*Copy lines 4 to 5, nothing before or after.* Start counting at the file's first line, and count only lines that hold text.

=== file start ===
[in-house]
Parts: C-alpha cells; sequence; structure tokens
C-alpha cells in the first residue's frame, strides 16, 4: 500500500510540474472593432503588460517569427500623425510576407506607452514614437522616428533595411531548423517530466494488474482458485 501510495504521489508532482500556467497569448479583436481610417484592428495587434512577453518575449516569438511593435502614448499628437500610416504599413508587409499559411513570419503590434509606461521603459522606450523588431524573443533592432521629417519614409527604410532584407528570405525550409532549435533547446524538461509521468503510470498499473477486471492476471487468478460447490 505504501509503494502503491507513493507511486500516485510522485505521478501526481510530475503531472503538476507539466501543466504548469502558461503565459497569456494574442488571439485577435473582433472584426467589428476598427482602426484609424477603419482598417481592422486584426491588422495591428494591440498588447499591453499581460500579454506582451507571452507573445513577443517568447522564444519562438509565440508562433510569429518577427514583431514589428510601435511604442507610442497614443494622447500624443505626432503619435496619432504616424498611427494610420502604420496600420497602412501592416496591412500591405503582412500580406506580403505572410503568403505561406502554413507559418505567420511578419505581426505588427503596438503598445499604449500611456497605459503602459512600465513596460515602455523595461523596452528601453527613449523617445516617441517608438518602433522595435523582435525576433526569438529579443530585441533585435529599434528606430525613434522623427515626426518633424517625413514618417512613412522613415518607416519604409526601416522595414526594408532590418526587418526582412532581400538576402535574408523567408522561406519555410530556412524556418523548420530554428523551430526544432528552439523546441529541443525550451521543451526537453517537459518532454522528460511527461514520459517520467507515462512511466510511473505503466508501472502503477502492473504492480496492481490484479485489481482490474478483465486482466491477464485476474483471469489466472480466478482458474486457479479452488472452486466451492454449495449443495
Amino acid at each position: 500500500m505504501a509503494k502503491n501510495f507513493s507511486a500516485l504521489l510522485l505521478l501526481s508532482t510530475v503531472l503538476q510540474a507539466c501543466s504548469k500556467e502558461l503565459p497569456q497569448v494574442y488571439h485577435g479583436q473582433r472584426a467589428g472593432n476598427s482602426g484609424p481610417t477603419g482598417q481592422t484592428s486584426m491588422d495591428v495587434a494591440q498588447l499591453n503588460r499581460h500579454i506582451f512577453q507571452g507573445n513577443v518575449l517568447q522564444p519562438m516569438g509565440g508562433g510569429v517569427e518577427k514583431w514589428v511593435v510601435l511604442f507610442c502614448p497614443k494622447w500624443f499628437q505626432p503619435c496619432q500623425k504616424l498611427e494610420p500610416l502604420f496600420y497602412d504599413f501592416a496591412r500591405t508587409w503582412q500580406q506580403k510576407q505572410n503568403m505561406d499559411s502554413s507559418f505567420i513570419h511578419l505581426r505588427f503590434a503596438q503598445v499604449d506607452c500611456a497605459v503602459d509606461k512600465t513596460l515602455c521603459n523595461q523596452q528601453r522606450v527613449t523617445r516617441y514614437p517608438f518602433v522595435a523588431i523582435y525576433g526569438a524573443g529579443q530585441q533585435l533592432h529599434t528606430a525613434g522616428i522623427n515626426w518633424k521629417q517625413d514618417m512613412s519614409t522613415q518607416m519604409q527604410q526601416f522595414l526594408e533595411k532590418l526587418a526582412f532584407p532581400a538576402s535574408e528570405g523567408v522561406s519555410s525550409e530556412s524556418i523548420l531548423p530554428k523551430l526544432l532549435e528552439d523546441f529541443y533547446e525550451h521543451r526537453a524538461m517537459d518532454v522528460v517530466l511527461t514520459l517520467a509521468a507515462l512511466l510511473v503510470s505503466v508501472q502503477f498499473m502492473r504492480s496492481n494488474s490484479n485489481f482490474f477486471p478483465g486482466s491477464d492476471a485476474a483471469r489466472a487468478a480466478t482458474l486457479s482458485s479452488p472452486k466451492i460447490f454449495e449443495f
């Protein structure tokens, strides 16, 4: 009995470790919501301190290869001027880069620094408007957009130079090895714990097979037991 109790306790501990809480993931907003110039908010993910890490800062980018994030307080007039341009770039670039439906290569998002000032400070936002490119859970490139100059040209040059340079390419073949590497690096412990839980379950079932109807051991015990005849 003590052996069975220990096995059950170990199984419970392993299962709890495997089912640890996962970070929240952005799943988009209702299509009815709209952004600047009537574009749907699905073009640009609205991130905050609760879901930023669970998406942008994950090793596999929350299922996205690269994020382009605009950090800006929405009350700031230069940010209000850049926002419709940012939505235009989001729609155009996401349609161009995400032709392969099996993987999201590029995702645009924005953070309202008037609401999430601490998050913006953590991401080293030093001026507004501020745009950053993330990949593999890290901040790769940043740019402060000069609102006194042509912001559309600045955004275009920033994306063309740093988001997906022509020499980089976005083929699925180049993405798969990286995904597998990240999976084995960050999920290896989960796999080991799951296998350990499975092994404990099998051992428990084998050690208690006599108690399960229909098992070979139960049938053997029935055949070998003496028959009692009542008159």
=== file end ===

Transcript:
Amino acid at each position: 500500500m505504501a509503494k502503491n501510495f507513493s507511486a500516485l504521489l510522485l505521478l501526481s508532482t510530475v503531472l503538476q510540474a507539466c501543466s504548469k500556467e502558461l503565459p497569456q497569448v494574442y488571439h485577435g479583436q473582433r472584426a467589428g472593432n476598427s482602426g484609424p481610417t477603419g482598417q481592422t484592428s486584426m491588422d495591428v495587434a494591440q498588447l499591453n503588460r499581460h500579454i506582451f512577453q507571452g507573445n513577443v518575449l517568447q522564444p519562438m516569438g509565440g508562433g510569429v517569427e518577427k514583431w514589428v511593435v510601435l511604442f507610442c502614448p497614443k494622447w500624443f499628437q505626432p503619435c496619432q500623425k504616424l498611427e494610420p500610416l502604420f496600420y497602412d504599413f501592416a496591412r500591405t508587409w503582412q500580406q506580403k510576407q505572410n503568403m505561406d499559411s502554413s507559418f505567420i513570419h511578419l505581426r505588427f503590434a503596438q503598445v499604449d506607452c500611456a497605459v503602459d509606461k512600465t513596460l515602455c521603459n523595461q523596452q528601453r522606450v527613449t523617445r516617441y514614437p517608438f518602433v522595435a523588431i523582435y525576433g526569438a524573443g529579443q530585441q533585435l533592432h529599434t528606430a525613434g522616428i522623427n515626426w518633424k521629417q517625413d514618417m512613412s519614409t522613415q518607416m519604409q527604410q526601416f522595414l526594408e533595411k532590418l526587418a526582412f532584407p532581400a538576402s535574408e528570405g523567408v522561406s519555410s525550409e530556412s524556418i523548420l531548423p530554428k523551430l526544432l532549435e528552439d523546441f529541443y533547446e525550451h521543451r526537453a524538461m517537459d518532454v522528460v517530466l511527461t514520459l517520467a509521468a507515462l512511466l510511473v503510470s505503466v508501472q502503477f498499473m502492473r504492480s496492481n494488474s490484479n485489481f482490474f477486471p478483465g486482466s491477464d492476471a485476474a483471469r489466472a487468478a480466478t482458474l486457479s482458485s479452488p472452486k466451492i460447490f454449495e449443495f
């Protein structure tokens, strides 16, 4: 009995470790919501301190290869001027880069620094408007957009130079090895714990097979037991 109790306790501990809480993931907003110039908010993910890490800062980018994030307080007039341009770039670039439906290569998002000032400070936002490119859970490139100059040209040059340079390419073949590497690096412990839980379950079932109807051991015990005849 003590052996069975220990096995059950170990199984419970392993299962709890495997089912640890996962970070929240952005799943988009209702299509009815709209952004600047009537574009749907699905073009640009609205991130905050609760879901930023669970998406942008994950090793596999929350299922996205690269994020382009605009950090800006929405009350700031230069940010209000850049926002419709940012939505235009989001729609155009996401349609161009995400032709392969099996993987999201590029995702645009924005953070309202008037609401999430601490998050913006953590991401080293030093001026507004501020745009950053993330990949593999890290901040790769940043740019402060000069609102006194042509912001559309600045955004275009920033994306063309740093988001997906022509020499980089976005083929699925180049993405798969990286995904597998990240999976084995960050999920290896989960796999080991799951296998350990499975092994404990099998051992428990084998050690208690006599108690399960229909098992070979139960049938053997029935055949070998003496028959009692009542008159």